The aviation industry is in a period of great uncertainty at present. The effects of global “lockdown” measures in response to the COVID-19 pandemic have had dire financial implications for the industry, with some predicting revenue losses across the industry of around USD 250 billion in 2020. It therefore comes as no surprise that many commercial airlines are reviewing and scaling back the number of aircraft within their fleets, to counter the financial effects.
As airline businesses consider downsizing fleets and retiring aircraft, they will undoubtedly have to consider exercising provisions within their aircraft maintenance, repair and overhaul agreements which may allow for withdrawal, either in whole or in part (a “Withdrawal Option”).
The financial implications of exercising a Withdrawal Option will turn on the specific terms in the relevant agreement. However, given pressures on the industry as a whole, we can well envisage push-back on the exercise of any Withdrawal Option and/or arguments over the financial implications. One trend that we are seeing is ever increasing creativity in seeking to imply terms in contracts in support of one party’s position. For example, arguments that:
- there should be an implied term as to good faith within the Withdrawal Option in light of the long-term relationship between the parties, preventing it from being operated except in a way that would objectively be regarded by a reasonable person as commercially acceptable; or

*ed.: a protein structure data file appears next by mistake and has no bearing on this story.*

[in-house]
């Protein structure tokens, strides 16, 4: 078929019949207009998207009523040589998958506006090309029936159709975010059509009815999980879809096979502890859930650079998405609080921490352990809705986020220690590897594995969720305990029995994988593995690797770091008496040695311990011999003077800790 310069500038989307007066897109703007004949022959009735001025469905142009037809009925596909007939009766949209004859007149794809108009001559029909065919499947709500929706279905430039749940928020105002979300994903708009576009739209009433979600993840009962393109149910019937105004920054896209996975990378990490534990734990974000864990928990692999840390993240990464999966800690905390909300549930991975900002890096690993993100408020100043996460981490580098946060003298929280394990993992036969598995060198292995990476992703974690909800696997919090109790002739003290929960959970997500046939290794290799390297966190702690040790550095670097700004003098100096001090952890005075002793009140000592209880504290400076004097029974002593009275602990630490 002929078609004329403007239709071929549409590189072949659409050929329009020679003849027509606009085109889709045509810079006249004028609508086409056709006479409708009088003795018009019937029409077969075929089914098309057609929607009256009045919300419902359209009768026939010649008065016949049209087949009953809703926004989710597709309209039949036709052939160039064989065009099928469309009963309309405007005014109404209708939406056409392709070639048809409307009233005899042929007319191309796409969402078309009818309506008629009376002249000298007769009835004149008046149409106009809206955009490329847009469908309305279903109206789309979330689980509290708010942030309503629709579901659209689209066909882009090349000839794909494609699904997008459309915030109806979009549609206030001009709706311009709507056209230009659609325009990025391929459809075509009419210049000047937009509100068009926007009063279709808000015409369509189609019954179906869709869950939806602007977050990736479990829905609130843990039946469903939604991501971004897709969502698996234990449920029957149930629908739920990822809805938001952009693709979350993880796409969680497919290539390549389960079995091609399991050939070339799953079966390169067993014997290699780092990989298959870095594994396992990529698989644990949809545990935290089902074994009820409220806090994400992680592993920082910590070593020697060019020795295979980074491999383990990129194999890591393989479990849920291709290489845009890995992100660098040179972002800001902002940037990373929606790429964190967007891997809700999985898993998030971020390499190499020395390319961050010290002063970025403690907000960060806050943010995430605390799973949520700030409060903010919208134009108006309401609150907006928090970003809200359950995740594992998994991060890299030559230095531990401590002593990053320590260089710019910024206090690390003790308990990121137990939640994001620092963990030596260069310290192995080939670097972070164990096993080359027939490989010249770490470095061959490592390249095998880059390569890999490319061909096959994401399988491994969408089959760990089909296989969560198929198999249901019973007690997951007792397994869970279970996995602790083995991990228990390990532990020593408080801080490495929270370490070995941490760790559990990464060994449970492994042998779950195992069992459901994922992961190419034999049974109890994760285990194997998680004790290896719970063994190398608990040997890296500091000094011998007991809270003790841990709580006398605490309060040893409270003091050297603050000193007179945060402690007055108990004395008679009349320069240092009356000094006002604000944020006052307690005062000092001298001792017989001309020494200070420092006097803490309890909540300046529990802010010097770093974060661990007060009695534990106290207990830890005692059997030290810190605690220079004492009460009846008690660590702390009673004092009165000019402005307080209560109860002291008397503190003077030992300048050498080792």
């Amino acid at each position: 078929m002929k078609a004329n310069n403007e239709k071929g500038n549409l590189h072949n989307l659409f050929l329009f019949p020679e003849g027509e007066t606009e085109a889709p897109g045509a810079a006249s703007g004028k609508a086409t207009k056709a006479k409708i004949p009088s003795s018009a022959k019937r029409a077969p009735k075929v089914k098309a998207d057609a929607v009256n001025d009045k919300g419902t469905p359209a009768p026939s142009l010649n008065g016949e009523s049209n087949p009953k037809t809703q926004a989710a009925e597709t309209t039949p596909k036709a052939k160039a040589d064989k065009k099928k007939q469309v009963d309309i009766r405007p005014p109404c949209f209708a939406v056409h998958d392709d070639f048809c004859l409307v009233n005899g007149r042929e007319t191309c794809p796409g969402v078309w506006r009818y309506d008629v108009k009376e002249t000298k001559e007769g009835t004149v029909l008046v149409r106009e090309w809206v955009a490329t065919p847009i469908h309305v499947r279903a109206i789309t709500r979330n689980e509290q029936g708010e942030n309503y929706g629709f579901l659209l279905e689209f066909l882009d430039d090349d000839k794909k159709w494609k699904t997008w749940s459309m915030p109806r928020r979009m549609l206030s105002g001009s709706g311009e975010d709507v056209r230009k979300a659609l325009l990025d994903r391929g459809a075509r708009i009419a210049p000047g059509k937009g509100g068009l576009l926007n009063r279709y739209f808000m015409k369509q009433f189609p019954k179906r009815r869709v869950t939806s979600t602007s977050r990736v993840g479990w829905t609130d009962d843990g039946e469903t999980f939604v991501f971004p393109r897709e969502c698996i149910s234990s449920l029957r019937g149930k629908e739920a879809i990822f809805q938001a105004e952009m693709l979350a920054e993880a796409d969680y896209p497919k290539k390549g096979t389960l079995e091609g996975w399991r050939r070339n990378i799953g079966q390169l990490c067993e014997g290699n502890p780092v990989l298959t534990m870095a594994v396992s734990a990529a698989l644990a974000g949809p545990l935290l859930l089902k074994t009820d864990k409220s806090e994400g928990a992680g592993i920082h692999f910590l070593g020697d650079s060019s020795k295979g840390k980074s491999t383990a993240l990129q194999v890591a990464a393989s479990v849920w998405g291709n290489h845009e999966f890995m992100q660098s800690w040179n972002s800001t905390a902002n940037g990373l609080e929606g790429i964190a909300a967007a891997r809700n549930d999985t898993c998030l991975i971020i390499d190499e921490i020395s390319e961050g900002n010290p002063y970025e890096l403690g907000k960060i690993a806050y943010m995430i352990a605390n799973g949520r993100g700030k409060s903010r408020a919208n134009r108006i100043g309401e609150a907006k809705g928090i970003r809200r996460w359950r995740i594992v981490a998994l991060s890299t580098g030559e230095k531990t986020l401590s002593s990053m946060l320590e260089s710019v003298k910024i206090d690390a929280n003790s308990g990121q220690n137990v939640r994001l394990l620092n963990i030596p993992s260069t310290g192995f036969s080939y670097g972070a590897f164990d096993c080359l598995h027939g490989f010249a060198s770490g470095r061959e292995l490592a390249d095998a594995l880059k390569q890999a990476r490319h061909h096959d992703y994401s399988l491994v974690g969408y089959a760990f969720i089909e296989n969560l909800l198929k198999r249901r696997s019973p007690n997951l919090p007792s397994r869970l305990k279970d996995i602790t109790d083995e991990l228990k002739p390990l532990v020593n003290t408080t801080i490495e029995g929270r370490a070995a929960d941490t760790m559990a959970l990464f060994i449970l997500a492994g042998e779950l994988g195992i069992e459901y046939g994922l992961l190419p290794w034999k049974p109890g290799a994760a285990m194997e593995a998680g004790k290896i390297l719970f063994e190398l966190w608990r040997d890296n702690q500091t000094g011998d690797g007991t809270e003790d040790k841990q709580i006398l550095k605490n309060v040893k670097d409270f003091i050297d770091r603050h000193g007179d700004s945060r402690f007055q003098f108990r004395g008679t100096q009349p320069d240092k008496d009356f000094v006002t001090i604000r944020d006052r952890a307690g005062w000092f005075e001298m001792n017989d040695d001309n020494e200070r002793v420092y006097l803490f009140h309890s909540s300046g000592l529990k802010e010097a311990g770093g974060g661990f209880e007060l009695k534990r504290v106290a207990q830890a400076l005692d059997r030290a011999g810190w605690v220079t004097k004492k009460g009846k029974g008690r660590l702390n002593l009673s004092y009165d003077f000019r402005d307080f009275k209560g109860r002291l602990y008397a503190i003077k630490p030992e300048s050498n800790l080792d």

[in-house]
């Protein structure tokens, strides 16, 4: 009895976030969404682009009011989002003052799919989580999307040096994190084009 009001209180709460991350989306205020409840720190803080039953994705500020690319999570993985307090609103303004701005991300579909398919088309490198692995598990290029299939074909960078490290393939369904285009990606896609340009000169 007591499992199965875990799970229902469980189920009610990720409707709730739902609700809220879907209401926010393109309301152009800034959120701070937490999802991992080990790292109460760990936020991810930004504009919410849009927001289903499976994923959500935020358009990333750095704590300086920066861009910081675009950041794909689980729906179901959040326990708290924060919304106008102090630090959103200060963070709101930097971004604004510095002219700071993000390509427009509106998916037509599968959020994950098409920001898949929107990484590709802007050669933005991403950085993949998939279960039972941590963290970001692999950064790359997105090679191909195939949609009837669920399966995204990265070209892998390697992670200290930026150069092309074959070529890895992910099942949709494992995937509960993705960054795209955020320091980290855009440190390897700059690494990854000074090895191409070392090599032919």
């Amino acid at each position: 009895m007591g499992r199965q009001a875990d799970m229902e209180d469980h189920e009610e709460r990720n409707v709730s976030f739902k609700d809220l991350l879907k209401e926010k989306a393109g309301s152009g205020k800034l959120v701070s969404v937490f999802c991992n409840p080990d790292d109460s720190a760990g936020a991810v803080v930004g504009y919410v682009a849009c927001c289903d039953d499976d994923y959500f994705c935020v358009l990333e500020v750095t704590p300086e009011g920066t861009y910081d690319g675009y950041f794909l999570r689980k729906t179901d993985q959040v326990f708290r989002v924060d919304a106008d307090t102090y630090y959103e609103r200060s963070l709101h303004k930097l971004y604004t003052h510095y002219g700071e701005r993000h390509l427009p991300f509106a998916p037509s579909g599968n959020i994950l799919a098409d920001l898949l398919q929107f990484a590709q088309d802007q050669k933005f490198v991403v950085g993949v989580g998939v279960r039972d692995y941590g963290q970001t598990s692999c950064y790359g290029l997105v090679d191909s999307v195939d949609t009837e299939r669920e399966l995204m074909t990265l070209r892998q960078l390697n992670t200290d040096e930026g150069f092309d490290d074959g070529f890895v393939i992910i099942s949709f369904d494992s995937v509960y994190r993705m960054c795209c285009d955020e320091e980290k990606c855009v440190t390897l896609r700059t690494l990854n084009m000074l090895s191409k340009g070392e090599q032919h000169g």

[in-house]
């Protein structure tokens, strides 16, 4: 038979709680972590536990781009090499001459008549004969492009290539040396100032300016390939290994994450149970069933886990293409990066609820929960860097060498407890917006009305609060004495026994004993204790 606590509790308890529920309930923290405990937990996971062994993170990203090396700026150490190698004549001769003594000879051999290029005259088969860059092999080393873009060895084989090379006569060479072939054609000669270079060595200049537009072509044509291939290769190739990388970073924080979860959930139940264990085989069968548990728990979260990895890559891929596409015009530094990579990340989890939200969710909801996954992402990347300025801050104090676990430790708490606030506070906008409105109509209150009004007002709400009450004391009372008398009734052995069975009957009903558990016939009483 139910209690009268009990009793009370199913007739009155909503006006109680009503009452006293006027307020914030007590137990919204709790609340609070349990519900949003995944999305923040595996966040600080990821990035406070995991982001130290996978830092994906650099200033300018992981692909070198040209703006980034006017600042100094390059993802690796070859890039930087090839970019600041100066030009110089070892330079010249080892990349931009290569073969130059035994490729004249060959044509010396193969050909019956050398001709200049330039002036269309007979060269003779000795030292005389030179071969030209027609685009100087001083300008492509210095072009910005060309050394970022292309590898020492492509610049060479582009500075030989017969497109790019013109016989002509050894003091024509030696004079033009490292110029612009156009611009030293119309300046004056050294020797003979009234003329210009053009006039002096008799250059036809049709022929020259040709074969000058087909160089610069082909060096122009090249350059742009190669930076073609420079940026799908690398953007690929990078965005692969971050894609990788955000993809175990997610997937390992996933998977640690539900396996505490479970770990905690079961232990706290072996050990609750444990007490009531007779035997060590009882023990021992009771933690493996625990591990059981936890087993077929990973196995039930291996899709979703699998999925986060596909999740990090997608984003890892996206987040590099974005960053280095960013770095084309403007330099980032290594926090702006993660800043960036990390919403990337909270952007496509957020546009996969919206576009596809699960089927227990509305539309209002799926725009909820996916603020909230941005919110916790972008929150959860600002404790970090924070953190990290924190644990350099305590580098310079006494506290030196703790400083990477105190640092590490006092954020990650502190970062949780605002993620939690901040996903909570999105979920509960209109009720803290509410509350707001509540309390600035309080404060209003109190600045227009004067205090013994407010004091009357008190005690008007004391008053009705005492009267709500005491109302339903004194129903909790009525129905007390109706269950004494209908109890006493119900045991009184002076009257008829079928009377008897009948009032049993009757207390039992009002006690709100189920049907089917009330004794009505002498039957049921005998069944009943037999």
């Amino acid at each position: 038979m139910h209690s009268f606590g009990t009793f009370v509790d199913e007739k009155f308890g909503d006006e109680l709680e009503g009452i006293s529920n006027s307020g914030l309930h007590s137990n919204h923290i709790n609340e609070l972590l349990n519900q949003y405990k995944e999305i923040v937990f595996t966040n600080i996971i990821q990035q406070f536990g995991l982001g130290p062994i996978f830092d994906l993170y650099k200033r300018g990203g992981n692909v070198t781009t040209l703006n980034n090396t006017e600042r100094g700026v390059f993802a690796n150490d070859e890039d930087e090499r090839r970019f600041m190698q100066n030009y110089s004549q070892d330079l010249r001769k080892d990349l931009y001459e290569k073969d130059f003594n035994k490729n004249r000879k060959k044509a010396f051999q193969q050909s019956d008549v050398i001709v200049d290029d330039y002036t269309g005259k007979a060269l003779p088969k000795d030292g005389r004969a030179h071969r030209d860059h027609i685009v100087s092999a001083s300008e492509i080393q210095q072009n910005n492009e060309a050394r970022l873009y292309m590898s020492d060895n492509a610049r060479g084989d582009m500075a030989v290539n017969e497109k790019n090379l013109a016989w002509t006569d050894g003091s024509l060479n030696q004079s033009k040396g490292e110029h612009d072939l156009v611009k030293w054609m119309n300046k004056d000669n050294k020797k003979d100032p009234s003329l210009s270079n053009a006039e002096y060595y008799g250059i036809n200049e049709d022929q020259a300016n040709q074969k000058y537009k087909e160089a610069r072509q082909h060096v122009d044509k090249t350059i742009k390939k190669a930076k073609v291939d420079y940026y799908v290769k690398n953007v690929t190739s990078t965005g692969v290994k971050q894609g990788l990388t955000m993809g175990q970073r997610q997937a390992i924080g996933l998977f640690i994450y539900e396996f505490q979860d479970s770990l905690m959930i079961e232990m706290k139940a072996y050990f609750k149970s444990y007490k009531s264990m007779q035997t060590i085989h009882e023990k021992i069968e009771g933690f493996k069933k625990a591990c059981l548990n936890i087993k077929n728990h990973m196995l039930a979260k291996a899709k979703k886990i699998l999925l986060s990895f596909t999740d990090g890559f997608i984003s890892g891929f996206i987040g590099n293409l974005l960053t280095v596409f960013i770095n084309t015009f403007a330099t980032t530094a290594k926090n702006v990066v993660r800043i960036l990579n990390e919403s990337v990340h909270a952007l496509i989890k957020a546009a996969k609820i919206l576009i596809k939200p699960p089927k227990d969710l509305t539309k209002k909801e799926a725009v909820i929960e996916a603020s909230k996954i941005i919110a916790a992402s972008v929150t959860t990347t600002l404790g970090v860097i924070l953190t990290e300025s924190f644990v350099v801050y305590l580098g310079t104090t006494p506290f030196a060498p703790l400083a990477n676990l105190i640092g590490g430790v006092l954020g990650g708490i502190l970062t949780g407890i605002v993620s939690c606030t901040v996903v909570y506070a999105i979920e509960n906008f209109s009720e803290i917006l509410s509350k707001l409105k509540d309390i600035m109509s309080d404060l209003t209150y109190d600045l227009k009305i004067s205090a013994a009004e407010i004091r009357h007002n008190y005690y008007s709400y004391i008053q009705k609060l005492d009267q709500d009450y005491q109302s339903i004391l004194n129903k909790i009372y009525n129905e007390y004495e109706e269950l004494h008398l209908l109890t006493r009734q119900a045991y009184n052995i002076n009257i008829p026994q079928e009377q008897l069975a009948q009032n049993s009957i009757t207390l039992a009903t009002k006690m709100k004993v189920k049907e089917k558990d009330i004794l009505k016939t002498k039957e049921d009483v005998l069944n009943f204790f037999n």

- if a termination payment is due, any provision providing for a termination payment cannot be exercised in an arbitrary and/or unreasonable manner, for example, demanding the termination payment in full without properly considering the options and/or engaging in commercial negotiations.
Given what is at stake, we are likely to see these arguments playing out in disputes over the coming months. The recent High Court decision in Cathay Pacific Airways Limited v Lufthansa Technik AG  EWHC 1789 (Ch) considered the circumstances in which these arguments might be successful. The case concerned a dispute between two commercial entities as to the operation of a certain financial provision applied at the end of a contract. In giving judgment in favour of the claimant, the Court tackled all the usual arguments on contractual construction and addressed what are becoming more common arguments about the role good faith now plays in contract law in England. Here is our Law-Now on this case, in which we analyse the High Court’s decision.